Our top picks in this range include Tropica Tranquility, which is almost beachfront at Jungut Batu. It's one of the very few properties on the island with a desalinated water system, so you can enjoy a freshwater shower and as well take advantage of the sea breeze as the doors are mozzie screened. Komodo Garden near Sandy Bay gets the award for being one of the most stylish of the bunch, with lush gardens adding to its tropical island ambience. Royal Retreat Villas between Sandy Bay and Mushroom Beach,just seems to put a little bit extra effort into making guests at ease and relaxed, or for spectacularly wild ocean views, skedaddle to Water Blow Huts at Dream Beach.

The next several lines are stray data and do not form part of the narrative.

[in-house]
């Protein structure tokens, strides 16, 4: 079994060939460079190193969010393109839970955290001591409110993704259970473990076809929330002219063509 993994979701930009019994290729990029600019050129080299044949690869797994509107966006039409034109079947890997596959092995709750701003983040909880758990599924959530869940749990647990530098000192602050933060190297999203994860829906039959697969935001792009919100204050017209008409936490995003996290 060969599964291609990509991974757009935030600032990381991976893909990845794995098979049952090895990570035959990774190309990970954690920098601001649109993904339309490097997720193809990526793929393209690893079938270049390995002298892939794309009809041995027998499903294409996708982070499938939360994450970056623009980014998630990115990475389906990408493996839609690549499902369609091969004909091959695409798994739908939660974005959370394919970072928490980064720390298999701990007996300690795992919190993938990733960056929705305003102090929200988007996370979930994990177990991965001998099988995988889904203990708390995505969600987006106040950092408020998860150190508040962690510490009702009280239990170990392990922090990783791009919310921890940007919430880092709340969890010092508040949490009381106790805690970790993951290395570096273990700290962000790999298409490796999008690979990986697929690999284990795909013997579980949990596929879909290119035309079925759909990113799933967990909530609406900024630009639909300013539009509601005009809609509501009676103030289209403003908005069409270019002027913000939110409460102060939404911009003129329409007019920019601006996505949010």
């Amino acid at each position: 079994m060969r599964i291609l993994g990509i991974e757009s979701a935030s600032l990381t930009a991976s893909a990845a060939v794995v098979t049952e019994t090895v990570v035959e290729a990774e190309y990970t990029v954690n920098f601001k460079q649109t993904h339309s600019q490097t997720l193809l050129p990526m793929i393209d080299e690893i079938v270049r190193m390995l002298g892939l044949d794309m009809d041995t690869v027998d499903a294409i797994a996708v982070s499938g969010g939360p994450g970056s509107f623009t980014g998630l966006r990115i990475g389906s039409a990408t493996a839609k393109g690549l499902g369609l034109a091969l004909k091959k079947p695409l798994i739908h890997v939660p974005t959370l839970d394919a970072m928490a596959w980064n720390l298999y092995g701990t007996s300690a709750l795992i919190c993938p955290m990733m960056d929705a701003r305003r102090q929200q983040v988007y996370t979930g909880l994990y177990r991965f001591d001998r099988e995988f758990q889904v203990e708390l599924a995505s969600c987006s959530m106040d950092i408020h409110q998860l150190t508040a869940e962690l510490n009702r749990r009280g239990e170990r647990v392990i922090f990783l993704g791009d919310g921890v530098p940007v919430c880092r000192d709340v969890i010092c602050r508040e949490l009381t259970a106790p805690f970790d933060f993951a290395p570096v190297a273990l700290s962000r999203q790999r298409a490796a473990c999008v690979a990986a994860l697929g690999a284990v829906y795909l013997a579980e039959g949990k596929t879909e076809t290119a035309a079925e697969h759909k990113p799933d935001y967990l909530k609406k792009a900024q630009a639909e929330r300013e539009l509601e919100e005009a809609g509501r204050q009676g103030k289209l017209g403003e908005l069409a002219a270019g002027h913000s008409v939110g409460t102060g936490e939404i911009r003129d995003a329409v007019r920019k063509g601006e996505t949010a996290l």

Folks with deeper pockets won’t necessarily end up with a sea view or even a swimming pool here but we still think the delightful Tigerlillys with a Jungut Batu village location and Villa Pasir sans pool (but beachfront) are worth the spend. At the luxury end of the market, resort-style Batu Karang has all the makings of a top honeymoon spot. But our number one splash-out pick is minimalist styled, get-away-from-it-all The Point Resort.
Our top 10 places to stay in and around Nusa Lembongan